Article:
The sequel, however, is interesting. When I spoke to the student, she confessed her surprise at the good behaviour and the relative smoothness of the lesson. Her teaching practice had gone very badly, she explained, because of poor behaviour by the pupils, and she fully expected to fail the course. Indeed, this was the first lesson for weeks that had gone according to plan and in a civilised manner. When I explained to the head what had happened she could not at first believe it. Suddenly she had an idea. "Let me talk to Jane," she said.

Five minutes later she returned and all became clear. Jane was the kind-hearted deputy head who normally taught the student's class. Hearing that an external heavy was coming in to assess her, Jane had gone to the children and told them that, for once in their lives, they should behave themselves, as Miss X's career was on the line. These children would walk 10 miles to feed a poorly pigeon, but not hesitate to torment a nervous student teacher. Now they had done as Jane had asked.

It seemed a pity that a student, who, with the help of a superordinate external authority in the form of an experienced deputy head, could teach with a modest degree of effectiveness, should be so ineffective on her own. It also confirmed that the ability to control behaviour, in whatever manner, is a "threshold" measure - if you have enough of it you are over the threshold and can display the rest of your repertoire of professional skills, but too little of it and these may never become apparent.

Life in schools in the 21st century is much more demanding than in former times. Awareness of possible unemployment, the demands for greater knowledge and skill, as well as the speed of change, have all exerted greater pressure on teachers during the years of compulsory schooling.

The importance attached to results in public examinations, the use of league tables and other means of comparison between secondary schools, high-profile inspections, close attention from print and broadcast mass media, the prominence given to education by politicians, have produced a system of high accountability. Teachers are under constant scrutiny and are expected to be able to manage their classes effectively.

Inability to manage classes skilfully is often the single most common reason for failure on teaching practice and for failing the probationary period. Fear of being unable to control a class is often the greatest anxiety of student teachers before teaching practice. The management of people, time and resources is right at the heart of human skill in a variety of occupations, not just teaching. Those who waste resources, fritter away time or alienate their workmates or their customers are often a source of intense irritation.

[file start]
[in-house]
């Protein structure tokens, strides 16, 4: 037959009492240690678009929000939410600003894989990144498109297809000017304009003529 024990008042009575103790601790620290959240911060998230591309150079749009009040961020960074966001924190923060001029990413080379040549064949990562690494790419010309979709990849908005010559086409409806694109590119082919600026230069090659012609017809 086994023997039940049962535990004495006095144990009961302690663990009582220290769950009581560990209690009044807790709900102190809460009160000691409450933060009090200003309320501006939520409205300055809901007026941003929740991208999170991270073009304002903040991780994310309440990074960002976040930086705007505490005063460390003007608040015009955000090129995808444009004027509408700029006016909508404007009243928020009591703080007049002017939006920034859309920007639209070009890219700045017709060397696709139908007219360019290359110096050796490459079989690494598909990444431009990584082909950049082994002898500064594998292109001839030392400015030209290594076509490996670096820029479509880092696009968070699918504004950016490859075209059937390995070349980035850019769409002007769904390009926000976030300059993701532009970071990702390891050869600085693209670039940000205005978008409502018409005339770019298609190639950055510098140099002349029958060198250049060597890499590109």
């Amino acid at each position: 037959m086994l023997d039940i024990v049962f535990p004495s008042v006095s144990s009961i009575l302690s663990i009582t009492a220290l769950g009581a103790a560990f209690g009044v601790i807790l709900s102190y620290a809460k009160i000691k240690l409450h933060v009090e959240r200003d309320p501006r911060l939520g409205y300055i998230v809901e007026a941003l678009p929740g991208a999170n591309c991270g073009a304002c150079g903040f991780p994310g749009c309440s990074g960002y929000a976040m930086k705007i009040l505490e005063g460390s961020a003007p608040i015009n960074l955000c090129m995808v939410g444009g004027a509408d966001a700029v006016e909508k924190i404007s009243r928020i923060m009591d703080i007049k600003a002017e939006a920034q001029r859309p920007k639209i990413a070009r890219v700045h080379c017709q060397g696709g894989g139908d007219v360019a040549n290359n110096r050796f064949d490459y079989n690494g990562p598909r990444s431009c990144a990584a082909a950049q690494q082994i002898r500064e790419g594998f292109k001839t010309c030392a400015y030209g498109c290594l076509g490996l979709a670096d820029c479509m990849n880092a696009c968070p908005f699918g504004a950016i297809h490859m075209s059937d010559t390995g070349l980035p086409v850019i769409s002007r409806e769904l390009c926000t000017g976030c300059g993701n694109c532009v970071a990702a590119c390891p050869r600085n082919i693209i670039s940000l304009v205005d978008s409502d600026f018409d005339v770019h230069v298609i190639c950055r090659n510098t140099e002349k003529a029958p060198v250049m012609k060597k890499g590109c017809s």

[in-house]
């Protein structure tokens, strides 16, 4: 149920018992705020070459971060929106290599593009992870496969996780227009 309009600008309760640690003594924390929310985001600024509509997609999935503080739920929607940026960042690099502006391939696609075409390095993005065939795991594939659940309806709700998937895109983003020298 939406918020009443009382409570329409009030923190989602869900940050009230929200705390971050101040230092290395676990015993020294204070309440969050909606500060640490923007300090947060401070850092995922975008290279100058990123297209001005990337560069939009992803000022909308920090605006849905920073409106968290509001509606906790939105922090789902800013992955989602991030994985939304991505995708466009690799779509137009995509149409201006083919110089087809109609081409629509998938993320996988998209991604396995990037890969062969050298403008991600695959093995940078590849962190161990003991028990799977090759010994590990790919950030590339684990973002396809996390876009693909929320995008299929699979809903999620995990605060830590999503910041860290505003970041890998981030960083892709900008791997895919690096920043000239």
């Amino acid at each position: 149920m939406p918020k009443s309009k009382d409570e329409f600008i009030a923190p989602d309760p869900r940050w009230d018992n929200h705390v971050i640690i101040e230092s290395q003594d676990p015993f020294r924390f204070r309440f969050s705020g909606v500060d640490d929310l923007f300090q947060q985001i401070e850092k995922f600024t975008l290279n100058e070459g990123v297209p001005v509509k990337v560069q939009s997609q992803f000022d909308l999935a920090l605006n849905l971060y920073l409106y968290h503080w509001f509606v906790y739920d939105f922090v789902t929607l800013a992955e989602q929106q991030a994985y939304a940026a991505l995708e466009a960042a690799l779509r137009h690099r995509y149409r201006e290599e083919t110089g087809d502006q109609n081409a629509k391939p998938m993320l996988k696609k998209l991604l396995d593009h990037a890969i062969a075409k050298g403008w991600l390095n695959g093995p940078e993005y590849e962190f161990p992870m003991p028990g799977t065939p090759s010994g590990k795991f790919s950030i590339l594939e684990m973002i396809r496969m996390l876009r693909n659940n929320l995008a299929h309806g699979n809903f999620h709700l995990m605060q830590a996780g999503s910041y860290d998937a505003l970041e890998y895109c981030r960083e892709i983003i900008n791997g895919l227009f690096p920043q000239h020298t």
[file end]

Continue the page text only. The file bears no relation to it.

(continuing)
In a large-scale study of several hundred teachers alleged to be incompetent, we found that fellow teachers were often the most critical group of those teachers who were regarded as incompetent, feeling that one person's ineptitude brought shame on their department or on the whole school staff.

In teaching, the ability to use time skilfully, to win the support of children and make effective use of what are often scarce resources lies at the heart of competence. Time devoted to improving class management is time well spent.

* Ted Wragg's Successful Teaching series, first published in the early 1990s, has been updated and broadened to include guides for secondary teachers. The original series grew out of primary class lesson observations as part of the Leverhulme Primary Project.

When publishers RoutledgeFalmer decided to update the generic books from this series - Explaining, Questioning, Class Management and Assessment and Learning - it seemed sensible to broaden the series' scope.

The primary and secondary books cover the same themes, as the underlying issues about how to ask questions, explain concepts, manage children and assess their work are fundamental to teaching in both sectors. But specific activities and examples are different where appropriate.

For example, topics such as "the use of an appropriate language register" and "the need for clarity" are covered in both primary and secondary editions of Questioning because they are key issues, but the examples given are different - an A-level science teacher might ask about "the aetiology of dental cavities", whereas a primary teacher would probably ask, "why do sweets rot your teeth?" The books have also been updated to account for recent research into teaching and learning. For example, since the Assessment and Learning book was first published, there has been a new focus on "value-added" issues in assessment. The four co-authored books - primary and secondary versions of Questioning and Explaining - are based on material written by Ted Wragg and George Brown in the original series, and have been updated and expanded by Ted Wragg. The eight books to be published in April are:

* Class Management in the Primary School

* Class Management in the Secondary School

* Assessment and Children's Learning in the Primary School

* Assessment and Children's Learning in the Secondary School

* Explaining in the Primary School

* Explaining in the Secondary School

* Questioning in the Primary School

* Questioning in the Secondary School

A selection of primary titles is reviewed in the April issue of TES Primary magazine